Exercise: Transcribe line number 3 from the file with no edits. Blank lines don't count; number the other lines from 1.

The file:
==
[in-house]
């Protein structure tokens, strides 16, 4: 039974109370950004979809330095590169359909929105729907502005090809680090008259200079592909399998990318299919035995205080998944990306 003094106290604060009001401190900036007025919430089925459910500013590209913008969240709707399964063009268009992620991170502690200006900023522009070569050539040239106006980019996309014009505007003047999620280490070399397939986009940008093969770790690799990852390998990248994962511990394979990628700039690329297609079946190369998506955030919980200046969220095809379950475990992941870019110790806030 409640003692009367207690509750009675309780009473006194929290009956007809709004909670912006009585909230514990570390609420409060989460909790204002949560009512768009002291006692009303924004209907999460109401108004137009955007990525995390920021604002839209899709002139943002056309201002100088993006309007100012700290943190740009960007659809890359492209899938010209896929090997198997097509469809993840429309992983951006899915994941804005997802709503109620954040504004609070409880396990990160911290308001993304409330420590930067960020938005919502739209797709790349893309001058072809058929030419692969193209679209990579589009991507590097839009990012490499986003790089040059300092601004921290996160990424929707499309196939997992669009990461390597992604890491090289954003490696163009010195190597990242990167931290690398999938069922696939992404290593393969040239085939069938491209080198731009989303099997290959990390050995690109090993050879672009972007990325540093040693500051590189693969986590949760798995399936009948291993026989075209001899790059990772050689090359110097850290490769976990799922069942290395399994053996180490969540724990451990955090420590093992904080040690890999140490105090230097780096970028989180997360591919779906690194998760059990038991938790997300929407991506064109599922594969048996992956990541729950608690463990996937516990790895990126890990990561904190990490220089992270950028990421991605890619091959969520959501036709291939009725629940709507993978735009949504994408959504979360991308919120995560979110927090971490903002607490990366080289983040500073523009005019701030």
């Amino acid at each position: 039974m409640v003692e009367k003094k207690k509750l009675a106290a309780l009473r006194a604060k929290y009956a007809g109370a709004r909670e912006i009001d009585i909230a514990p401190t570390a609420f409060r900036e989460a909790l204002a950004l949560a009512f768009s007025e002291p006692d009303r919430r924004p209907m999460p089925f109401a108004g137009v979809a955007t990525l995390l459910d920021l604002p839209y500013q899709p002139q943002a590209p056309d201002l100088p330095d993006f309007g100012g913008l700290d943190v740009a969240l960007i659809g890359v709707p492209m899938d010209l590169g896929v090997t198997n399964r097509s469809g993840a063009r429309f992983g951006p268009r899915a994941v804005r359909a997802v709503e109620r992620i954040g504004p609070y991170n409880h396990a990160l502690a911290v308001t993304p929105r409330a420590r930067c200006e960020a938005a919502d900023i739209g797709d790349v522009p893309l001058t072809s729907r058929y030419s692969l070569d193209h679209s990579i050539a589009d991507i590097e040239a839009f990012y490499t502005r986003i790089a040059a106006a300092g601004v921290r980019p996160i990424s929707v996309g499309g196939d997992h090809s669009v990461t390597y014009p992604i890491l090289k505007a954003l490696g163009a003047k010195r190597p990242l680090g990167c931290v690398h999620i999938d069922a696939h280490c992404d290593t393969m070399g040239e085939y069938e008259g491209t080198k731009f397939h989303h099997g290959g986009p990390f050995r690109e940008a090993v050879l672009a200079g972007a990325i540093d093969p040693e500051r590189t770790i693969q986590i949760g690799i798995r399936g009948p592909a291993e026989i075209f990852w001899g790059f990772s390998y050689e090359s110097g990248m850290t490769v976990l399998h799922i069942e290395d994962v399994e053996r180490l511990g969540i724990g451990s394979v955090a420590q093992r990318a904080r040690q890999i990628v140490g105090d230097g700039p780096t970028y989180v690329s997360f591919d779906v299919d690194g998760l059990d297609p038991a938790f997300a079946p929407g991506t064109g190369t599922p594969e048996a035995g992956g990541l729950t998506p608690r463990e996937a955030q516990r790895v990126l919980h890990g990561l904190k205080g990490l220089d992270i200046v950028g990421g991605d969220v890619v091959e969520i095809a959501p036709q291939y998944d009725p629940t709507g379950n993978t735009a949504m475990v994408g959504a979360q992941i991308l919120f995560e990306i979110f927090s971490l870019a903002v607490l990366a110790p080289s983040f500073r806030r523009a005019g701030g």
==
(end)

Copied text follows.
């Amino acid at each position: 039974m409640v003692e009367k003094k207690k509750l009675a106290a309780l009473r006194a604060k929290y009956a007809g109370a709004r909670e912006i009001d009585i909230a514990p401190t570390a609420f409060r900036e989460a909790l204002a950004l949560a009512f768009s007025e002291p006692d009303r919430r924004p209907m999460p089925f109401a108004g137009v979809a955007t990525l995390l459910d920021l604002p839209y500013q899709p002139q943002a590209p056309d201002l100088p330095d993006f309007g100012g913008l700290d943190v740009a969240l960007i659809g890359v709707p492209m899938d010209l590169g896929v090997t198997n399964r097509s469809g993840a063009r429309f992983g951006p268009r899915a994941v804005r359909a997802v709503e109620r992620i954040g504004p609070y991170n409880h396990a990160l502690a911290v308001t993304p929105r409330a420590r930067c200006e960020a938005a919502d900023i739209g797709d790349v522009p893309l001058t072809s729907r058929y030419s692969l070569d193209h679209s990579i050539a589009d991507i590097e040239a839009f990012y490499t502005r986003i790089a040059a106006a300092g601004v921290r980019p996160i990424s929707v996309g499309g196939d997992h090809s669009v990461t390597y014009p992604i890491l090289k505007a954003l490696g163009a003047k010195r190597p990242l680090g990167c931290v690398h999620i999938d069922a696939h280490c992404d290593t393969m070399g040239e085939y069938e008259g491209t080198k731009f397939h989303h099997g290959g986009p990390f050995r690109e940008a090993v050879l672009a200079g972007a990325i540093d093969p040693e500051r590189t770790i693969q986590i949760g690799i798995r399936g009948p592909a291993e026989i075209f990852w001899g790059f990772s390998y050689e090359s110097g990248m850290t490769v976990l399998h799922i069942e290395d994962v399994e053996r180490l511990g969540i724990g451990s394979v955090a420590q093992r990318a904080r040690q890999i990628v140490g105090d230097g700039p780096t970028y989180v690329s997360f591919d779906v299919d690194g998760l059990d297609p038991a938790f997300a079946p929407g991506t064109g190369t599922p594969e048996a035995g992956g990541l729950t998506p608690r463990e996937a955030q516990r790895v990126l919980h890990g990561l904190k205080g990490l220089d992270i200046v950028g990421g991605d969220v890619v091959e969520i095809a959501p036709q291939y998944d009725p629940t709507g379950n993978t735009a949504m475990v994408g959504a979360q992941i991308l919120f995560e990306i979110f927090s971490l870019a903002v607490l990366a110790p080289s983040f500073r806030r523009a005019g701030g």